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Marlins Trade Marte, Garcia: Implications

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The Miami Marlins were very clearly not expected to replicate the 2020 campaign that saw them reach the postseason for the first time in seventeen years. Moreover, in no way have they managed to defy the odds over the first four months of the Major League Baseball season.

The Marlins are currently holding a 44-57 record, which is the third-worst in the National League and ten games behind the NL East-leading New York Mets. Consequently, the two-time World Series champions are set to be active sellers this trade deadline season. And just three days before the final trading day, Miami showed that this year’s subtractions could be as numerous and significant as they have been in recent memory.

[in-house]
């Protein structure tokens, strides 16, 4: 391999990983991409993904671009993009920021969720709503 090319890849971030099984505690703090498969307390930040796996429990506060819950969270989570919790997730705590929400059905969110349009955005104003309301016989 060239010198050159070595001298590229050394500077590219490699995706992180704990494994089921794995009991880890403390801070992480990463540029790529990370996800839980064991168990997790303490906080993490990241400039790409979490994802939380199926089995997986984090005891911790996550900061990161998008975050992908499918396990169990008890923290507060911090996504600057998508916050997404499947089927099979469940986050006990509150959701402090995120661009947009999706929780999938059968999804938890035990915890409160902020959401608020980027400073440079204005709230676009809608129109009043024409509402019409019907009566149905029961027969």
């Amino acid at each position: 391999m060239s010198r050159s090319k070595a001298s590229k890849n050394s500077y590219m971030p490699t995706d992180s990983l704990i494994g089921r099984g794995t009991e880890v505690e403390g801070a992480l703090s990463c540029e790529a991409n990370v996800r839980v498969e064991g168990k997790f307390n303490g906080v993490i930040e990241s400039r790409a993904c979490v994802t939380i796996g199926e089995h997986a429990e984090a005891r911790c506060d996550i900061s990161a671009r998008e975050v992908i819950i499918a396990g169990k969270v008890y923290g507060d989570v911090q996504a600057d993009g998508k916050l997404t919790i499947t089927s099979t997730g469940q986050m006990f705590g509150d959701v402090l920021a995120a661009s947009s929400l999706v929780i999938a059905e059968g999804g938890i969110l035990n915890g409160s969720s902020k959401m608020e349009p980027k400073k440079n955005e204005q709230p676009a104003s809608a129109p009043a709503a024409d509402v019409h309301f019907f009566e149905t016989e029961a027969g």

Busy Day in Miami

Firstly, the Marlins completed an intriguing swap with a west-coast club from the American League early on Wednesday. According to MLB insider Jon Heyman, the Marlins have dealt center fielder Starling Marte to the Oakland Athletics alongside cash considerations. In return, Miami receives former high-profile A’s prospect and current left-handed starter Jesus Luzardo.

Luzardo, who started last season as the No.4 prospect in MLB Pipeline’s database, has joined one of the deepest starting pitching staffs in all of Major League Baseball. Reversely, the Marlins lineup has suffered the departure of its most consistent hitter.